But a complete economic opening will not be quite as easy for the country as some experts believe. The main reason is Iran's distrust of the USA. For many Iranians, the legitimacy of the regime is based on the fact that their country is in a position of confrontation in the Middle East with America and Israel. A departure from this policy, which has been embraced for more than three decades, is not conceivable in the short term.
Pragmatic political orientation
Despite all of the above, Iran is a pragmatic power that wants above all to survive and which has proven agile whenever it feels threatened. That's why the regime signs agreements in moments of danger. But despite the nuclear agreement with the USA, there are plenty of other fraught issues with Washington.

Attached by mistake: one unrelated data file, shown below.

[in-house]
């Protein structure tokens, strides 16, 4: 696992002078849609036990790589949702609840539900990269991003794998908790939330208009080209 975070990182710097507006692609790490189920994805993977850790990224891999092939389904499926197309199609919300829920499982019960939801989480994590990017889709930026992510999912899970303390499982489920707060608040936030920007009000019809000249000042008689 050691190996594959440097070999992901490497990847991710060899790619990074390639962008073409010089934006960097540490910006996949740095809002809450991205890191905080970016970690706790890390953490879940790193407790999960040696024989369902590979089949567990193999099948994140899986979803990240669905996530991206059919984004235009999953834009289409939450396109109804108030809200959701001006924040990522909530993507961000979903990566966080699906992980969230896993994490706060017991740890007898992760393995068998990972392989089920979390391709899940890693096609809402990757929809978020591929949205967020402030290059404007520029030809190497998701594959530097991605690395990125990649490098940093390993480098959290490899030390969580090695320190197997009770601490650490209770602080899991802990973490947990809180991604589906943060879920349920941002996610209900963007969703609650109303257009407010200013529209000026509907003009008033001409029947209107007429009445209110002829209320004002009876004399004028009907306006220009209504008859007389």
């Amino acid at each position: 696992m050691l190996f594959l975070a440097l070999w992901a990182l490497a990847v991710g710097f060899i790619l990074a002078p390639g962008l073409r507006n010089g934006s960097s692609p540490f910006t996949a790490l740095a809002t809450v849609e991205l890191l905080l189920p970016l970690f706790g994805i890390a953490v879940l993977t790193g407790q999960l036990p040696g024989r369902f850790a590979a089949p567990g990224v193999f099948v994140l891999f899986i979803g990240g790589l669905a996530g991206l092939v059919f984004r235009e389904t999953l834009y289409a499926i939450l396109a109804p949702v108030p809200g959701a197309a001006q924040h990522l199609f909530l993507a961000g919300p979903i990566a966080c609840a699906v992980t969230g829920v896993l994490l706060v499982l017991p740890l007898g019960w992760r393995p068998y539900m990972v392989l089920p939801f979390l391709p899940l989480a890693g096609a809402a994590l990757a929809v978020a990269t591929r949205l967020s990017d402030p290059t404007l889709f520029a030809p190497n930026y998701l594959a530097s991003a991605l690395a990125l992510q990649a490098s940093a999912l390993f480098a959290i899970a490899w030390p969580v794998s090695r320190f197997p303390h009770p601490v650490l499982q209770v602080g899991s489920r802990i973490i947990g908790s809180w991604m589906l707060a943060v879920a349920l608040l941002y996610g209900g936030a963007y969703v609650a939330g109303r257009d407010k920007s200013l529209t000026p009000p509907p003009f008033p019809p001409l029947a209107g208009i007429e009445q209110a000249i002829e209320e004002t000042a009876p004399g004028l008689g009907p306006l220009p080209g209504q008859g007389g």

It is therefore not to be expected, no matter what some people in the Gulf region believe, that Iran will fall into the USA's lap. Not merely because the regime can safeguard its legitimacy only by opposing the USA in the Middle East, but because American policy does in fact give Tehran cause for concern in many respects.
In addition, there are structural barriers that make it difficult for money to flow into the country quickly. After all, 40 percent of the Iranian economy lies in the hands of military and religious institutions as well as the security authorities. These institutions are not under the regime's control and are tax exempt. Some of them, or some of the people working there, are still subject to international sanctions that remain in force despite the nuclear deal. Chinese-style privatisation will therefore come up against certain limits, putting a damper on the optimism on the street. This in turn weakens the regime.